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July 25, 2011

uncovering the smithsonian’s jazz archives

James Moody 1984. copyright 2011, Stephanie Myers.

Jazz saxophonist James Moody was raised in Newark, New Jersey, so it is little wonder that the Lincoln Park Coast Cultural District, the sole New Jersey Affiliate, celebrates his legacy so predominantly. In 2008 as part of the District’s annual Music Festival, they hosted a homage to James Moody, in which he himself played with many jazz luminaries, as well as with the Smithsonian’s Jazz Masterworks Orchestra.

When Moody passed away in 2010, Anthony Smith, Director of Communications and Community Affairs, and Producer of the Music Festival, knew that it was time for a major tribute to this legendary figure. That’s when he turned to the Smithsonian. In addition to a musical tribute and naming a housing unit in the District for Moody, Anthony wanted to highlight Moody’s career through images, and to create a photography exhibition in Lincoln Park’s community gallery.

With the help of archivists in the Archives Center of the National Museum of American History, Anthony found a collection of Stephanie Myers’ photographs, an artist and jazz photographer who donated prints to the Smithsonian in 2005 and 2009. In addition to images of Moody and his peers, she also captured timeless moments from prominent jazz festivals, such as La Grande Parade du Jazz in Nice, France, represented in the Archives Center’s collection of her works.

David Haberstich, Curator of Photography in the Archives Center, remarked that a great strength of the Archives Center’s holdings is material related to American music, especially jazz. “This includes a good representation of many fine photographers who specialize in photographing jazz musicians in action, up close and personal,” he said. “We’re eager for opportunities to exhibit these photographs and share them. We’re pleased to show them to anyone by appointment, from members of the general public to serious scholars.”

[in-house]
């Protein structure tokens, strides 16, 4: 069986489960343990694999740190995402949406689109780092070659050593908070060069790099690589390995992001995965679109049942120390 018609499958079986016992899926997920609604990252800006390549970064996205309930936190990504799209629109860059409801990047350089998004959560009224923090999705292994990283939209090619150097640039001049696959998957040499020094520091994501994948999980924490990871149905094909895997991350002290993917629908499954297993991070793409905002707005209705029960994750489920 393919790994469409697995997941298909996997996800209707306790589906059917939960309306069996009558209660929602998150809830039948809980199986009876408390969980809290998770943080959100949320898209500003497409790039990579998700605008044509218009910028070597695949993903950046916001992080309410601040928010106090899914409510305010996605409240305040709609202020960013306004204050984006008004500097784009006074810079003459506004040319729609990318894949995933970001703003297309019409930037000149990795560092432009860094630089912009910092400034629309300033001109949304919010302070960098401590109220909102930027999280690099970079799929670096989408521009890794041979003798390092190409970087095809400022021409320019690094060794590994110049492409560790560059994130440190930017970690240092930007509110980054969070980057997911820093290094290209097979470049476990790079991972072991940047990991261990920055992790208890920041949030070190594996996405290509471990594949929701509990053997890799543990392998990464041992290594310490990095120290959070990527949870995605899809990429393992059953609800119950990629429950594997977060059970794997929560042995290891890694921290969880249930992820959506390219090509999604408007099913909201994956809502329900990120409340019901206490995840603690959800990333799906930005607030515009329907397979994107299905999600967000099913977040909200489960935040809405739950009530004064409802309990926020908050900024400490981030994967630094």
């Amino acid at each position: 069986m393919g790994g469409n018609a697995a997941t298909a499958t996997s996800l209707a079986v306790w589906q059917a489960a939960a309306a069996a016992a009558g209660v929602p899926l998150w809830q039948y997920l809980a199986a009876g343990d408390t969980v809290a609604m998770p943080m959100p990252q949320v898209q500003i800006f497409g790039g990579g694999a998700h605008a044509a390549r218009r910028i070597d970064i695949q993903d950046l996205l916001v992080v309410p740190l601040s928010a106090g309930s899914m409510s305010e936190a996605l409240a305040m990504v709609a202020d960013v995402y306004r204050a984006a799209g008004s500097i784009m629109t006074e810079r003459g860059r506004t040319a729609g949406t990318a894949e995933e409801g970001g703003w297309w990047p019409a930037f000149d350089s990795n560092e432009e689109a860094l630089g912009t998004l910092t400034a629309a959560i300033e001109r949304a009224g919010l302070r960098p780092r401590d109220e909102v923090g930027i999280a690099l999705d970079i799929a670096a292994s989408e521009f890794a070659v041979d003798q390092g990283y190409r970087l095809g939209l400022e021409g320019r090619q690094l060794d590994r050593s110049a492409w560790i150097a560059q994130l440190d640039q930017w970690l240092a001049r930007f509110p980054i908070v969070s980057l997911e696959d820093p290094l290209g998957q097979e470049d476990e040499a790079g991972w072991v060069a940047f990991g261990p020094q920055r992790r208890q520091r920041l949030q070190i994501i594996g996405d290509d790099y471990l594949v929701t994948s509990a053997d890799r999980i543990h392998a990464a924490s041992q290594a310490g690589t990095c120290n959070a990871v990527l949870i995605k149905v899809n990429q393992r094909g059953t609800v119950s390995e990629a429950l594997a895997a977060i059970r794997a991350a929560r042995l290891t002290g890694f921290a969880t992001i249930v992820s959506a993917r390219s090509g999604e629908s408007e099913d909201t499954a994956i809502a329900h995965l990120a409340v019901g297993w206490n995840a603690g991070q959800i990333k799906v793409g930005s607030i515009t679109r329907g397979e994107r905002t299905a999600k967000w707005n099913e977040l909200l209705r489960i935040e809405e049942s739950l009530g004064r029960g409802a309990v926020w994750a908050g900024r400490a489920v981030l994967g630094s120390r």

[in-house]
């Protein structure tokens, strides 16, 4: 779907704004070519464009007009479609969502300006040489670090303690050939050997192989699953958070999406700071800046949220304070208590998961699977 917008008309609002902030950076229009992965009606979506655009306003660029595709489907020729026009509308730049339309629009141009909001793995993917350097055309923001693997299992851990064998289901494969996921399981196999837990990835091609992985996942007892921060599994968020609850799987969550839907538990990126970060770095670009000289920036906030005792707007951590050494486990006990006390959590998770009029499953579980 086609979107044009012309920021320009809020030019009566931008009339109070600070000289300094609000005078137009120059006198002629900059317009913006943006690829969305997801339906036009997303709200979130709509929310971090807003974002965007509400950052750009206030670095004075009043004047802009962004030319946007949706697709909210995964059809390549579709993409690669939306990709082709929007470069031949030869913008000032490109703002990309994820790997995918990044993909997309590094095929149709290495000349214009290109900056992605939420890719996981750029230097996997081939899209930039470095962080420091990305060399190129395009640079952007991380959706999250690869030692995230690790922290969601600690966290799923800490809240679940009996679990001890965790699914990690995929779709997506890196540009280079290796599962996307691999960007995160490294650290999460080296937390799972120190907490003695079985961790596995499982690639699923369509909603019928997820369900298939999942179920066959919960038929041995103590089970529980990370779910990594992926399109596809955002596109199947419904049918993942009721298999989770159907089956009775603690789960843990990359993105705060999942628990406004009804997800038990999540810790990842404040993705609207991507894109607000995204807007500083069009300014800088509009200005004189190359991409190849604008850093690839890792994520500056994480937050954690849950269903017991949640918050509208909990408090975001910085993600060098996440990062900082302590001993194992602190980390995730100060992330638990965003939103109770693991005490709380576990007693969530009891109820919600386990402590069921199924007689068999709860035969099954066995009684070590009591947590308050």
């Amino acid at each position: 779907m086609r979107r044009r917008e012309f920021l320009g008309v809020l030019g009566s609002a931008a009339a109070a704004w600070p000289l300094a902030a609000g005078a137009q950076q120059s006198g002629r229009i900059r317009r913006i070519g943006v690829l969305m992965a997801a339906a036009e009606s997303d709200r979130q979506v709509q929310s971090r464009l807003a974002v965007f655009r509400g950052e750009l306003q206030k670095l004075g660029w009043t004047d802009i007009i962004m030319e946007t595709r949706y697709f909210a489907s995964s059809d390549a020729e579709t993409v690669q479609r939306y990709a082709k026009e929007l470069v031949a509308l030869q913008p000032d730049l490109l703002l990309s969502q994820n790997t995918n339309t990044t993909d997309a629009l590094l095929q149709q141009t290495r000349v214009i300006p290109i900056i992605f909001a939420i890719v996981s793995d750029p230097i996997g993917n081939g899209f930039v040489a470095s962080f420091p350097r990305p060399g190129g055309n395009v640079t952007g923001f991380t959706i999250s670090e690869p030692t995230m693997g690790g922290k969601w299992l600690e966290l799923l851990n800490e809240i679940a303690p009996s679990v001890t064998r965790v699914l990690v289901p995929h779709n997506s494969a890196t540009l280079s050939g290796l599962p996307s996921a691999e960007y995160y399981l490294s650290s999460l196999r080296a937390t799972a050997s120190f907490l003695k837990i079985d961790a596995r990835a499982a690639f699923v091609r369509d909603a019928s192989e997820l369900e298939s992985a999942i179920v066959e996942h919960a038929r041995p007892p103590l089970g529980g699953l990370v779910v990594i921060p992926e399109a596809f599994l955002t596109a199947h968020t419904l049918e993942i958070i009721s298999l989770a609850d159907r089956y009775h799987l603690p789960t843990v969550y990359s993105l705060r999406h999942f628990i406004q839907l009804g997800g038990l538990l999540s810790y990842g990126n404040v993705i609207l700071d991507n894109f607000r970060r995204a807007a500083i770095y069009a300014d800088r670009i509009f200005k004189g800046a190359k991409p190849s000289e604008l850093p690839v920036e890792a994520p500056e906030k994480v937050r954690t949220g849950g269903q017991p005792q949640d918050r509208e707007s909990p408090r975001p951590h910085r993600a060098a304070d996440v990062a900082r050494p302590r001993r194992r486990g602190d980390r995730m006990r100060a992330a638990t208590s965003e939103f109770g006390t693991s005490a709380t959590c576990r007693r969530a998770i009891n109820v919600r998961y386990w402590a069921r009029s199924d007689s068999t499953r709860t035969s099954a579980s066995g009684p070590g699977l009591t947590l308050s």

Although the Smithsonian’s prints could not be reproduced because of intellectual property concerns, seeing this collection “opened a door” for Anthony that led him directly to the photographer herself, who lives in New York City. Stephanie Myers was also a close friend to James Moody. “We hit it off immediately,” says Anthony. “She understood how we were trying to honor James, and wanted to be a part of it.”

James Moody, 1987. Copyright 2011, Stephanie Myers.

Together, they consulted Moody’s discography and crafted an exhibition of 30 of Stephanie’s photographs that highlight Moody and the musicians who played with him throughout his 50+ year career. The prints will be arranged in the gallery much like a stage performance, with Moody surrounded by various members of the rhythm section and fellow soloists. (Many of these same musicians will be playing in the 6th Annual Music Festival in Newark, July 29-31, 2011.) In addition, the gallery will present 20 of the District’s own photographs from the 2008 Music Festival Tribute to Moody.

Music Speaks: Moody’s Musical Moods show will open on July 28, 2011 and run through October. Visitors to the exhibition will be encouraged to leave their memories and experiences with James Moody’s music. Several public programs are planned, including a photography workshop for youth with Stephanie Myers.

“Sometimes collaborations with Affiliates turn out differently than the original plan,” said Jennifer Brundage, National Outreach Manager in Smithsonian Affiliations. “It’s especially nice when it results in new opportunities we hadn’t imagined before!”

 

 

 

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